Art history and complementary studies were to give rise to some impassioned discussion among staff and students in the art colleges in the ensuing years. These studies became a focus of considerable controversy during the period of student unrest in 1968.
Student unrest during the summer term of 1968
By the summer of 1968 the Dip AD courses had been running for nearly five years. During this time there was very little formal academic organisation and structure at Brighton or any other art college. Everything tended to be conducted in a somewhat ad hoc manner and there was very little continuity. Most of the teaching was carried out by means of one-to-one tutorials. The academic staff would mostly ‘do the rounds’ of the studio and discuss each student’s work on an individual basis. Most of the staff were part-timers who came in to teach on one or two days a week. Now and again there would be briefing sessions, demonstrations, lectures and crits, when the students would be gathered together.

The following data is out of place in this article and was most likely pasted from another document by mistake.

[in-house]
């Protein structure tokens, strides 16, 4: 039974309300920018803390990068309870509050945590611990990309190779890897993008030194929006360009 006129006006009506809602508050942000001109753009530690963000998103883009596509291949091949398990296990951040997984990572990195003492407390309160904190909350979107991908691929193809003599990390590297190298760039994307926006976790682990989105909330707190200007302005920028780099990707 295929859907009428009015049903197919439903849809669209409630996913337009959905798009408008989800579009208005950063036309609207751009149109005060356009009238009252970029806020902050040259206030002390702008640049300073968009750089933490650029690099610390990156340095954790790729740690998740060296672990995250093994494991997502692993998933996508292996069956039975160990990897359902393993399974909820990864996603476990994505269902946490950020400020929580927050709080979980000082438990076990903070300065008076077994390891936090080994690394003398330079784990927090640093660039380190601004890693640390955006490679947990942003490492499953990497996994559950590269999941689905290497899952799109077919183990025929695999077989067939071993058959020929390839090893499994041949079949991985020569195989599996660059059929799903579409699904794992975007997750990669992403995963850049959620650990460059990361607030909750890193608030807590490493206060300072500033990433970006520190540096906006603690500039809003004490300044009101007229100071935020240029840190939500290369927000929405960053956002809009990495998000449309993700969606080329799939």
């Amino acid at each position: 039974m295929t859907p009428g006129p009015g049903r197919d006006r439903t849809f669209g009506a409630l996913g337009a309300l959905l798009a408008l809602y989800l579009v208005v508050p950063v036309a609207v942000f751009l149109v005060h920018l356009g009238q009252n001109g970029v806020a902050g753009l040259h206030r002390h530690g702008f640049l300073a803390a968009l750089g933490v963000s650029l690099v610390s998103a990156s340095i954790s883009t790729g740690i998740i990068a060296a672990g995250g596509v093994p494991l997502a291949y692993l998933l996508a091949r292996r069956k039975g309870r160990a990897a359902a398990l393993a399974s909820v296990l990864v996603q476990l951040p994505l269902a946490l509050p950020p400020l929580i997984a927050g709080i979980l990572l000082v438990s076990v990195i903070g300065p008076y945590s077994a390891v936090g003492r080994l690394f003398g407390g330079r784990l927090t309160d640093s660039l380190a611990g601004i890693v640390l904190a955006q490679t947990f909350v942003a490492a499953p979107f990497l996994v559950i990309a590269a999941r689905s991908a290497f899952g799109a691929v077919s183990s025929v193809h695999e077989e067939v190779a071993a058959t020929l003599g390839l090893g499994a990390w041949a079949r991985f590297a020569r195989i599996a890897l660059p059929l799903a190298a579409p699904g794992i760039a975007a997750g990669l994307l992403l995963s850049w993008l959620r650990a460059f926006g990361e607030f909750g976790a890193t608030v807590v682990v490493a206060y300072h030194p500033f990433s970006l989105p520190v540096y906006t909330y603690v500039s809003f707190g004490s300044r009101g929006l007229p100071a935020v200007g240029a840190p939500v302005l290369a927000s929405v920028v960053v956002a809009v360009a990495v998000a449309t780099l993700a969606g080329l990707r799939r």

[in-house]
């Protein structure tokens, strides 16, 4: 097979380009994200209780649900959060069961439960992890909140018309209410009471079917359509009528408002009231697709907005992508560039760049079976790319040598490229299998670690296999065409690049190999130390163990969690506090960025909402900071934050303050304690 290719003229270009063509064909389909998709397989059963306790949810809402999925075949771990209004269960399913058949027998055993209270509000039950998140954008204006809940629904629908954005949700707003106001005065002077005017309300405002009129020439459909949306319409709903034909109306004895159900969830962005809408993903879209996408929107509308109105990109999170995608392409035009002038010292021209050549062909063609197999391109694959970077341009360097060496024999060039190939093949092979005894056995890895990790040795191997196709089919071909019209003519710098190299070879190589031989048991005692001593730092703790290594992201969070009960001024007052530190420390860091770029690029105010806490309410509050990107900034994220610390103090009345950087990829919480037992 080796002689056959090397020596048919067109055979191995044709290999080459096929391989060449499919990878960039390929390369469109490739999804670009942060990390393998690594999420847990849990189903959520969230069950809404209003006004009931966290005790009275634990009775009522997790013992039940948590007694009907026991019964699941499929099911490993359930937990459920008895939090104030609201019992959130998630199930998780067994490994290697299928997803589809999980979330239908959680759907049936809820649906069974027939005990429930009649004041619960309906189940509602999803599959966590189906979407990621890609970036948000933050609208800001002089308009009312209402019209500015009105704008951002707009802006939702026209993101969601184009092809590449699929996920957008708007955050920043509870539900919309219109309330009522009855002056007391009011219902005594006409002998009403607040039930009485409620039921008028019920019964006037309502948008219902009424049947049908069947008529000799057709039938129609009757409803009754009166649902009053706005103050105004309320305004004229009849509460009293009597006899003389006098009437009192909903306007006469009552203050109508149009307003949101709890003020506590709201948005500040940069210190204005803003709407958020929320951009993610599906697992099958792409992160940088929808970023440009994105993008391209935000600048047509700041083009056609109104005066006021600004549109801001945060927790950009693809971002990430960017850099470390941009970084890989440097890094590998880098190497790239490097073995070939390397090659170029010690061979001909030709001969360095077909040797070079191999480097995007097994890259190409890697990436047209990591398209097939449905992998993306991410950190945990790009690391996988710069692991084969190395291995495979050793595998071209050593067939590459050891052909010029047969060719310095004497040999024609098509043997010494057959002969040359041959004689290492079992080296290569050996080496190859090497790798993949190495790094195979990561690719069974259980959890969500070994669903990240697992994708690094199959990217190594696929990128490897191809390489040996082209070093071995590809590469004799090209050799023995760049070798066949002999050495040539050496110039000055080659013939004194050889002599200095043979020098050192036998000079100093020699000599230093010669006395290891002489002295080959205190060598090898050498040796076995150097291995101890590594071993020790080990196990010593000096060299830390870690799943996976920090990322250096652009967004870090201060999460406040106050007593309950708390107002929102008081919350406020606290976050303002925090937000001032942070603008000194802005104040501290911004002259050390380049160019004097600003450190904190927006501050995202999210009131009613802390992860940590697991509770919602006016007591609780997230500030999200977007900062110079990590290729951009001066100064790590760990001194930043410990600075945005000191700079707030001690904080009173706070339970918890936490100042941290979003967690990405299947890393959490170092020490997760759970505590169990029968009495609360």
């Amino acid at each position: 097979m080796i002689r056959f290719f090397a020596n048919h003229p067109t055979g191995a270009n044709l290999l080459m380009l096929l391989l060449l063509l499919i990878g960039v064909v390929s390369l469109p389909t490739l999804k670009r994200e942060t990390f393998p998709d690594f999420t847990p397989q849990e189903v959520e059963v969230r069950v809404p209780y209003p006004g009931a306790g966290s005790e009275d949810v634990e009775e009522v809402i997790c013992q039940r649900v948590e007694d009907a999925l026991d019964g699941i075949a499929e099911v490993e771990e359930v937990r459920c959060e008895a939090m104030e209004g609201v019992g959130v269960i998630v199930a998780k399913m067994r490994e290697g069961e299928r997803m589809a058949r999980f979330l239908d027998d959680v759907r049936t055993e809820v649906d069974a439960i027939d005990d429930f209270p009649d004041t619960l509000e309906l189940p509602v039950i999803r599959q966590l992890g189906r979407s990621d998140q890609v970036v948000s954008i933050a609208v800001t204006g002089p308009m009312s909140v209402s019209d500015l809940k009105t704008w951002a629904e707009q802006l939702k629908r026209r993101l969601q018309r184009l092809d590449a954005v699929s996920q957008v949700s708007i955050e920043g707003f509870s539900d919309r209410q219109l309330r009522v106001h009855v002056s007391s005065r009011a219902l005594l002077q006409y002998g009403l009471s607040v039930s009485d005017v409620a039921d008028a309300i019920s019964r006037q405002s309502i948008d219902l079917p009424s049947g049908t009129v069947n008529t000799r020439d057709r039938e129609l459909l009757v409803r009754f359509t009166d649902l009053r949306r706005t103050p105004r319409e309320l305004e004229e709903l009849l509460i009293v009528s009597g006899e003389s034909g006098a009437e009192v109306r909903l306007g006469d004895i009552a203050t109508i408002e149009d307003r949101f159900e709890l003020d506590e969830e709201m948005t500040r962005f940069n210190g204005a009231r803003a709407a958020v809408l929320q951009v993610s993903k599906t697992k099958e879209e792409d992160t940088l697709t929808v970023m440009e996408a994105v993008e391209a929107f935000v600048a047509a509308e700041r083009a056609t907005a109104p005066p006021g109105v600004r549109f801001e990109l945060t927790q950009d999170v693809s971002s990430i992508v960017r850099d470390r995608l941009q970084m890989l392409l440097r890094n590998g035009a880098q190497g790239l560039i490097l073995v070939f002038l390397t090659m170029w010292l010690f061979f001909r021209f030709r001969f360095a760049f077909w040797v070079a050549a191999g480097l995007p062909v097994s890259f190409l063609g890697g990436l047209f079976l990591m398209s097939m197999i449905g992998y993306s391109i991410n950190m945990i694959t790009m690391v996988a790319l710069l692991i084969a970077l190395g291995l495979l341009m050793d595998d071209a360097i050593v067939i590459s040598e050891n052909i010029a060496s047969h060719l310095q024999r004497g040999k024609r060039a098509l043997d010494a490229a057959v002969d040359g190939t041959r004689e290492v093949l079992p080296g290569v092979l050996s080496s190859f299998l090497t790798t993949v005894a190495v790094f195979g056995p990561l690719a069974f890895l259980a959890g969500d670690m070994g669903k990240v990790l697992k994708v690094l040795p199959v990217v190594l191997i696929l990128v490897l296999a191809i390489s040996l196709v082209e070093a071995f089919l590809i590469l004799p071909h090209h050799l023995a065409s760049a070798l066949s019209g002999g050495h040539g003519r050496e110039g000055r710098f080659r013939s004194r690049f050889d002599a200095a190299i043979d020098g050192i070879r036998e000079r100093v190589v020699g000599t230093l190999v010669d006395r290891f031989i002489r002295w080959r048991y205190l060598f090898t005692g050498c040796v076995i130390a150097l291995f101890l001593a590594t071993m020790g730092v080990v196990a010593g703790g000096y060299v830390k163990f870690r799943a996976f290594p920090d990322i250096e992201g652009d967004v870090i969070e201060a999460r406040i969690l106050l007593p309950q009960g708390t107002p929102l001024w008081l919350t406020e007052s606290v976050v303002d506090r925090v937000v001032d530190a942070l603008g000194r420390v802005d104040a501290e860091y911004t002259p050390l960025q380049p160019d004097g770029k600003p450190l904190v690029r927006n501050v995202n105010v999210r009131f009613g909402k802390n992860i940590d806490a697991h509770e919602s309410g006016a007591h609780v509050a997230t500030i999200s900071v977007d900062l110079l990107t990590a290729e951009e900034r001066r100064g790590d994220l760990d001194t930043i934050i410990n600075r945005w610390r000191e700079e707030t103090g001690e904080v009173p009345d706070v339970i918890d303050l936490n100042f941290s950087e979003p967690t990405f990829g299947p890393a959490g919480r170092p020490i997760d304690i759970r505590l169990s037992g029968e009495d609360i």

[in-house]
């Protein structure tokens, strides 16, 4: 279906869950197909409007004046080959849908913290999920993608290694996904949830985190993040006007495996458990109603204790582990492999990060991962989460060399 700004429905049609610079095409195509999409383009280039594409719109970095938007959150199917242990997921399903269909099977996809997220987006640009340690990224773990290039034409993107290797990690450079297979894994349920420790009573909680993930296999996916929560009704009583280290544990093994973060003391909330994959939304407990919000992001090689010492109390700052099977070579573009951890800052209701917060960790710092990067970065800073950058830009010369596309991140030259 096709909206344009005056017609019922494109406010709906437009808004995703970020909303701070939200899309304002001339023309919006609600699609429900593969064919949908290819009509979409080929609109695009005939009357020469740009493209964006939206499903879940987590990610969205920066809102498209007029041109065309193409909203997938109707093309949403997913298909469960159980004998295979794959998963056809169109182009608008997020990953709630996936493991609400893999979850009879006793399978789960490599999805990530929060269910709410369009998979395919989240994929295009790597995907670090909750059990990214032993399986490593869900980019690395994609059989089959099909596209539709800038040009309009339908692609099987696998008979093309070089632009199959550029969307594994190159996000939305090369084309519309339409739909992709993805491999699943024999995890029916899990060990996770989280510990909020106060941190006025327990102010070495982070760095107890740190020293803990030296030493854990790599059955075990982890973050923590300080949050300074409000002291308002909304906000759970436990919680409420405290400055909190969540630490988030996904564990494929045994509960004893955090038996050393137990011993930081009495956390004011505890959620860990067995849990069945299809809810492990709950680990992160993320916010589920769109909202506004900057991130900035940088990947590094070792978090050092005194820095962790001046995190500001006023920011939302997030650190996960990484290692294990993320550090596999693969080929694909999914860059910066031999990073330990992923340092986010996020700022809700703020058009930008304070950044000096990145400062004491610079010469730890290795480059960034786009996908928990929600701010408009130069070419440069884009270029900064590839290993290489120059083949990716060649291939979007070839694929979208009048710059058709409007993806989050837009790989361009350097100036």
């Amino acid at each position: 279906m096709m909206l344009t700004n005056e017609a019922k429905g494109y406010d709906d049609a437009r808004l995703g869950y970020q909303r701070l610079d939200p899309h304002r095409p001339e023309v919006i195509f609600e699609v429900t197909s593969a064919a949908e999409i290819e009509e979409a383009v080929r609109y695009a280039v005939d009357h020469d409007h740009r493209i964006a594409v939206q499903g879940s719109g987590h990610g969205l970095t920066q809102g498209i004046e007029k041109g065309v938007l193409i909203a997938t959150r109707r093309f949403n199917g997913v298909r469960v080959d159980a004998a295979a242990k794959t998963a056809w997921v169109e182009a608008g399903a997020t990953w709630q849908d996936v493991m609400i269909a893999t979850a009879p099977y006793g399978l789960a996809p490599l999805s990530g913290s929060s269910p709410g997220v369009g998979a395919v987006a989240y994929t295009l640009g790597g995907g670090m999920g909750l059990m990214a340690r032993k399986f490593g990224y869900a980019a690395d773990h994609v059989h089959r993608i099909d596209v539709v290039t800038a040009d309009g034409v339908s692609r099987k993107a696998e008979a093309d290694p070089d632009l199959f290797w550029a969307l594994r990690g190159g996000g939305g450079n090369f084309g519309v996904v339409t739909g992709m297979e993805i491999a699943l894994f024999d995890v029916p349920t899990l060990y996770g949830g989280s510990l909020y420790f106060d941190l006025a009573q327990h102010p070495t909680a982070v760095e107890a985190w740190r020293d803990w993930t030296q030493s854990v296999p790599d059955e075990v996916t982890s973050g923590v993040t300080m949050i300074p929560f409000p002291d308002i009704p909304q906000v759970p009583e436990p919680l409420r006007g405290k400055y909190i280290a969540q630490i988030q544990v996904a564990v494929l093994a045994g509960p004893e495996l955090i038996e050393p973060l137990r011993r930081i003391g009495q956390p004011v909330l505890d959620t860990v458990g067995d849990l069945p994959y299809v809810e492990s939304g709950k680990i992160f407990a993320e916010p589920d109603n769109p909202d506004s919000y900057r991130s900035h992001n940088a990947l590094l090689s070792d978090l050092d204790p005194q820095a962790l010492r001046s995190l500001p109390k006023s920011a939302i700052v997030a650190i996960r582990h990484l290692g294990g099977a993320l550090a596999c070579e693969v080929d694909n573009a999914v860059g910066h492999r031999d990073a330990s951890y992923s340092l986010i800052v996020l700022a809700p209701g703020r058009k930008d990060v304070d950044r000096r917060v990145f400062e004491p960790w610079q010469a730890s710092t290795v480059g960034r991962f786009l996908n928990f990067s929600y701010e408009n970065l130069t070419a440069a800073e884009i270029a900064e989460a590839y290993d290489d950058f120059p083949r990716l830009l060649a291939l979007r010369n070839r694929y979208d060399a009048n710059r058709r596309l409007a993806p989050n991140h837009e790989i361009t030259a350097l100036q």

Students had little formal opportunity to give voice to their concerns about courses or air their views generally, and were not represented on any committees. There were some heads who thought that students had nothing to contribute. There was trouble brewing among the students regarding the art history/complementary studies element of the courses. There was a view that the 20 per cent element of the course was wagging the tail of the 80 per cent ‘chief’ or ‘main studies’ (the names given to practical work at the time, as opposed to theoretical). Some believed that theory and practice should be integrated more, rather than seen as separate entities. Many sought a more flexible use of the workshops.
At Brighton the teaching of art history/complementary studies took up a whole day of the week and the students had a heavy workload of essays that could hardly be accomplished within the timetabled period of that one day. In other words they were being overloaded and in many cases their practical work was being neglected as a consequence of this. There was no flexibility in the timetable either. The one day a week was sacrosanct and to be taught only on days that suited the Art History and Complementary Studies Department. This caused resentment among the students and many of the staff who were teaching main studies.